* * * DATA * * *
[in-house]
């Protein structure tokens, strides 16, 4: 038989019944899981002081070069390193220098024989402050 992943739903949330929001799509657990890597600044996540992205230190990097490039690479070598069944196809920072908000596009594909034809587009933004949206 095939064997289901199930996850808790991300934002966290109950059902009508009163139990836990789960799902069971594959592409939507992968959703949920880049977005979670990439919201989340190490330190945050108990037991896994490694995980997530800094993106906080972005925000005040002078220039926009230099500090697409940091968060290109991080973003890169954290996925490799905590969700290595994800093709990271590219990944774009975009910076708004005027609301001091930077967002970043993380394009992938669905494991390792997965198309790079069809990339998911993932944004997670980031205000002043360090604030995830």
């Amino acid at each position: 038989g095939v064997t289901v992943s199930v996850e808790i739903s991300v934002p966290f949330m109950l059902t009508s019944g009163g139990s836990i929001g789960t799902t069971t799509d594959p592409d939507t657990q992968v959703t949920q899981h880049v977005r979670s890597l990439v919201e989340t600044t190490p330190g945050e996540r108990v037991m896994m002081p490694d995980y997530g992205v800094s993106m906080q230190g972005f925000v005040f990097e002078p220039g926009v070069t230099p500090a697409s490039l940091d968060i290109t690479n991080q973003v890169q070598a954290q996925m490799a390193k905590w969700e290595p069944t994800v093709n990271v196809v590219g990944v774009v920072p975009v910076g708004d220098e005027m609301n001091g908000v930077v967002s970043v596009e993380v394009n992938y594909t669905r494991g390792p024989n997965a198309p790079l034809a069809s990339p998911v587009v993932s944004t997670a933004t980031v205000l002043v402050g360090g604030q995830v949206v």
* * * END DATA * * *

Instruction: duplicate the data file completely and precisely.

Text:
[in-house]
């Protein structure tokens, strides 16, 4: 038989019944899981002081070069390193220098024989402050 992943739903949330929001799509657990890597600044996540992205230190990097490039690479070598069944196809920072908000596009594909034809587009933004949206 095939064997289901199930996850808790991300934002966290109950059902009508009163139990836990789960799902069971594959592409939507992968959703949920880049977005979670990439919201989340190490330190945050108990037991896994490694995980997530800094993106906080972005925000005040002078220039926009230099500090697409940091968060290109991080973003890169954290996925490799905590969700290595994800093709990271590219990944774009975009910076708004005027609301001091930077967002970043993380394009992938669905494991390792997965198309790079069809990339998911993932944004997670980031205000002043360090604030995830």
């Amino acid at each position: 038989g095939v064997t289901v992943s199930v996850e808790i739903s991300v934002p966290f949330m109950l059902t009508s019944g009163g139990s836990i929001g789960t799902t069971t799509d594959p592409d939507t657990q992968v959703t949920q899981h880049v977005r979670s890597l990439v919201e989340t600044t190490p330190g945050e996540r108990v037991m896994m002081p490694d995980y997530g992205v800094s993106m906080q230190g972005f925000v005040f990097e002078p220039g926009v070069t230099p500090a697409s490039l940091d968060i290109t690479n991080q973003v890169q070598a954290q996925m490799a390193k905590w969700e290595p069944t994800v093709n990271v196809v590219g990944v774009v920072p975009v910076g708004d220098e005027m609301n001091g908000v930077v967002s970043v596009e993380v394009n992938y594909t669905r494991g390792p024989n997965a198309p790079l034809a069809s990339p998911v587009v993932s944004t997670a933004t980031v205000l002043v402050g360090g604030q995830v949206v």